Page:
Dear George: I think the time has come to do some serious estate planning. However, I’m not sure how to find a good attorney to help me. Any suggestions?
, Jim, Escondido
Dear Jim: These days just about anybody who owns a house, has a retirement plan at work, or owns any significant assets needs to consider the estate planning options available to them.
Hardly a day goes by that I fail to see an ad in the newspaper or hear one on the radio promoting some type of estate planning seminar or workshop. These events give you an opportunity to see an attorney or planner in action and get a sense of their manner and style. However, you need to dig a little deeper before hiring them to handle your estate.
A recent article published by the American Association of Individual Investors suggests that you ask some important questions before selecting a professional. For instance, more important than the number of estate plans (living trusts, etc.) that the attorney has prepared, how many of these plans has the attorney administered or settled when the clients became incapacitated or died.
It is also important to know who will actually write the trust document. In many cases the documents may be prepared by an assistant or
paralegal. While there is nothing wrong with this, be sure that the costs for this service reflect the fact that the documents were prepared by an associate and not the attorney.
Most estate planning professionals will give you a free consultation for 15-20 minutes. You should be able to determine if this is the right person to help you. It is also a good idea to contact the local bar association for referrals.
Dear George: I understand there have been some changes in the laws regarding minor custodial accounts. What’s the latest news?
, Mark, San Diego
Dear Mark: Investing money in your children’s name has many benefits and some negatives. Knowing the good and bad is important before making any decision.
The California Uniform Transfers to Minors Act established the rules for investing a child’s money with an adult custodian. As you may know, a minor cannot own assets such as stocks, bonds, and mutual funds in their own name. The money must be invested in an account controlled by an adult custodian.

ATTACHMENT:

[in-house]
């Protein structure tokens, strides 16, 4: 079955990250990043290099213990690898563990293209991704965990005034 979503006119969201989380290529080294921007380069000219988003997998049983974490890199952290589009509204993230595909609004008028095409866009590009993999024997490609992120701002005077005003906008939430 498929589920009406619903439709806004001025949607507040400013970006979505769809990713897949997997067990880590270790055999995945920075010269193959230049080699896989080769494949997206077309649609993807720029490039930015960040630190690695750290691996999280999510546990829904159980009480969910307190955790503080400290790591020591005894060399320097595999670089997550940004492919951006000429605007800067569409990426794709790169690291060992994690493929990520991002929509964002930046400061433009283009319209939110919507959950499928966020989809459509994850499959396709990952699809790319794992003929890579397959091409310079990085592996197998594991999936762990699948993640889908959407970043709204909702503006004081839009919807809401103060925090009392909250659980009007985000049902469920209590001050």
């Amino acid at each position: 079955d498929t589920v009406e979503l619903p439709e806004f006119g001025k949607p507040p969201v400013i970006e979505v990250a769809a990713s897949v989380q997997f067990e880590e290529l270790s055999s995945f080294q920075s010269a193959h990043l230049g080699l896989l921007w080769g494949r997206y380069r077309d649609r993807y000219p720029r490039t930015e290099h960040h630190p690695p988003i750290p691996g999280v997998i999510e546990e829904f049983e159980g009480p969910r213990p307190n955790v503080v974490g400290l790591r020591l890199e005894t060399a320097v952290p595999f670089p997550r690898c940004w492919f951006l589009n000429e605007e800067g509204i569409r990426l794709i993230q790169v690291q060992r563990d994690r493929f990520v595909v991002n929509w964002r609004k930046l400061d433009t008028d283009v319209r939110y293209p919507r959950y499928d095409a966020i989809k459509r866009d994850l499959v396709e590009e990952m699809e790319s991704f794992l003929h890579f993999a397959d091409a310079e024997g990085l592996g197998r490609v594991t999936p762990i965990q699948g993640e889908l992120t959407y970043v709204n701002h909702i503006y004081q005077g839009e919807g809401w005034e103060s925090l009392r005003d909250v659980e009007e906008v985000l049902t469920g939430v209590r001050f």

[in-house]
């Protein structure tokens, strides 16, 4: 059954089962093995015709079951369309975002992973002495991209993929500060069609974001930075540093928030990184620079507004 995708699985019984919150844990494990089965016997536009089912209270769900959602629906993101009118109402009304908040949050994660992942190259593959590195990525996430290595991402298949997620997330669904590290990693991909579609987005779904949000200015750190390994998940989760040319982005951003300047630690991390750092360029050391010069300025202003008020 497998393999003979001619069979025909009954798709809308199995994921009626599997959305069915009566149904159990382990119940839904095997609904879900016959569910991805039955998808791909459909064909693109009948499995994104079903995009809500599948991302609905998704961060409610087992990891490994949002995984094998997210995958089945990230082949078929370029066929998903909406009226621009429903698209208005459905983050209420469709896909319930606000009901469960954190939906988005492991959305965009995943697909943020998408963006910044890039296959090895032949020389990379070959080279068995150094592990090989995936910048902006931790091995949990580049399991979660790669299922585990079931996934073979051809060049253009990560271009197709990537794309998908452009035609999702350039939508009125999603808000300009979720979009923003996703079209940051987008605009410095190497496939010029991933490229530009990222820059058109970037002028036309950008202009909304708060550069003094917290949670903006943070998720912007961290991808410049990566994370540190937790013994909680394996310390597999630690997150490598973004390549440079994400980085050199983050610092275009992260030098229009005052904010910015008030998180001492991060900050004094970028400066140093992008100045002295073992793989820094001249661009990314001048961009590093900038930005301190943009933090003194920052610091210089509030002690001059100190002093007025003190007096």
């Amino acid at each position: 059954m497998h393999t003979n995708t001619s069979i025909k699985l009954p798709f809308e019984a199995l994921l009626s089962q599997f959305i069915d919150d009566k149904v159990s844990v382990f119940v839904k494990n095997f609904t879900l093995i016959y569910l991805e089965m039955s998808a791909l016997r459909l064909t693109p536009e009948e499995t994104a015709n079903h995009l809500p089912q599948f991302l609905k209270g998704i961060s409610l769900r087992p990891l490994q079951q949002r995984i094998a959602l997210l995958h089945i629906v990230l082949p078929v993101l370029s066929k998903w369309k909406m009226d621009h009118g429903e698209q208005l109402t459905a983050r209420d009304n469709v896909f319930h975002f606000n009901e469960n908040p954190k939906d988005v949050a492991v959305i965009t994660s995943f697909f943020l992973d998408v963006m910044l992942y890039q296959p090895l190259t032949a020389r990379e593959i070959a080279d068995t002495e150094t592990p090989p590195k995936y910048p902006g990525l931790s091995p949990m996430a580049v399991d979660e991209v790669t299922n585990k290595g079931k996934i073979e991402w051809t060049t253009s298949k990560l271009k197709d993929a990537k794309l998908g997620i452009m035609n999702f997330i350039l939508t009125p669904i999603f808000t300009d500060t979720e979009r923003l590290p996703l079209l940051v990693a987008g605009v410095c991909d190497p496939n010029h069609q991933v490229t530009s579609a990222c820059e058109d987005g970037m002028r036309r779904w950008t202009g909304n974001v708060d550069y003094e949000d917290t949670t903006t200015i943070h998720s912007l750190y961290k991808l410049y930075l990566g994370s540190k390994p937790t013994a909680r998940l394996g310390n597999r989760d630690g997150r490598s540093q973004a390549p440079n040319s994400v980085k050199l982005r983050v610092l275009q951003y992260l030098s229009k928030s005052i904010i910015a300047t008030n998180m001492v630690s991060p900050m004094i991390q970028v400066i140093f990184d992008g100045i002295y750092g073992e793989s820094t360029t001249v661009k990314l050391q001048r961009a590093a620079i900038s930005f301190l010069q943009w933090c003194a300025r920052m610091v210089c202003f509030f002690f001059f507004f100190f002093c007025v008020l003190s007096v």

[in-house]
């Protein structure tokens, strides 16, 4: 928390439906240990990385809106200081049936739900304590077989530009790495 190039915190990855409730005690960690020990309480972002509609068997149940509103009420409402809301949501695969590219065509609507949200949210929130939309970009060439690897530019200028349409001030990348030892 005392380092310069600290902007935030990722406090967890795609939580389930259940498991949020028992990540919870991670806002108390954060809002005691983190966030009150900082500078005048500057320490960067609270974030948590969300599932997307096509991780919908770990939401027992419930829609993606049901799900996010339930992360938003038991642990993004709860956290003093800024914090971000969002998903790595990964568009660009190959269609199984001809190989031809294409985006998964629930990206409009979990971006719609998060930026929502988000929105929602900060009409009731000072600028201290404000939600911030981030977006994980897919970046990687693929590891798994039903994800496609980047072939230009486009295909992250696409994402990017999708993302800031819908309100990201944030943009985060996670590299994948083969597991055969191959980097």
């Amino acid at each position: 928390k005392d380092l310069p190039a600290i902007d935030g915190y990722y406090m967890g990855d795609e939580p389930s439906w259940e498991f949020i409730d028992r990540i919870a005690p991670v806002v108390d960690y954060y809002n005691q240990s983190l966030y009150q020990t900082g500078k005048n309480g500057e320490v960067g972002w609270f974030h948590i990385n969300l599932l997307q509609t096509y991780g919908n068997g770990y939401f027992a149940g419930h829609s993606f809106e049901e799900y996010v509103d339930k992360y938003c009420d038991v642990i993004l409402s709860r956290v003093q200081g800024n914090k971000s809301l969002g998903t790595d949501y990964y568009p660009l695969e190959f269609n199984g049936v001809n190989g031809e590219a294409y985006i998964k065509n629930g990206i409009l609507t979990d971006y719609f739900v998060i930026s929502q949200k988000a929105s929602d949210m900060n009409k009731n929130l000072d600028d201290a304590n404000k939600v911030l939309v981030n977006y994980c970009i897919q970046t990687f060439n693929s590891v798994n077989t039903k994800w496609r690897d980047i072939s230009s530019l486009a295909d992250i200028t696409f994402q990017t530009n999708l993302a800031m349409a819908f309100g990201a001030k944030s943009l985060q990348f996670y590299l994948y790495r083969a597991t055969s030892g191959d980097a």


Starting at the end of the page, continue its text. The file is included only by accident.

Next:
One of the advantages of this type of account is the tax treatment of the income generated by investments. The first $700 is tax-free, the next $700 is taxed at the child’s rate, and any amount over that is taxed at the parent’s tax rate.
However, when the child reaches age 14 the full tax liability shifts to their tax status.
It is important to remember that the money truly does belong to the minor child. The Internal Revenue Service frowns severely on any situation where money is put into a minor account to shelter it from taxes and then gets pulled out for other purposes. Be prepared to justify any expenses if the IRS comes questioning.
One of the main criticisms of these accounts has been the fact that control of the money shifts over to the minor child when he or she reaches the age of majority. While these funds may be earmarked for college, junior may prefer a Corvette.
La Mesa attorney Ron Oberndorfer says the law now gives parents and custodians for flexibility in protecting the money in a custodial account. He says vesting of the gift to the child can be delayed until the age of 25. That allows the custodian to make sure the funds are used for the purpose they were intended.
It is a good idea to talk with a tax professional before setting up a minor account, especially if the money is intended for educational finances. Money held in a child’s name can significantly reduce eligibility for college financial aid. The modest short-term tax benefits of a custodial account may sabotage later financial needs. Again, get some professional advice.
Chamberlin is the host of “Money in the Morning,” heard weekdays from 9 a.m. to noon on Ksdo.com A/M 1130. Send letters to P.O. Box 1969, Carlsbad, CA 92018, or E-mail him at (george@,moneyinthemorning.com).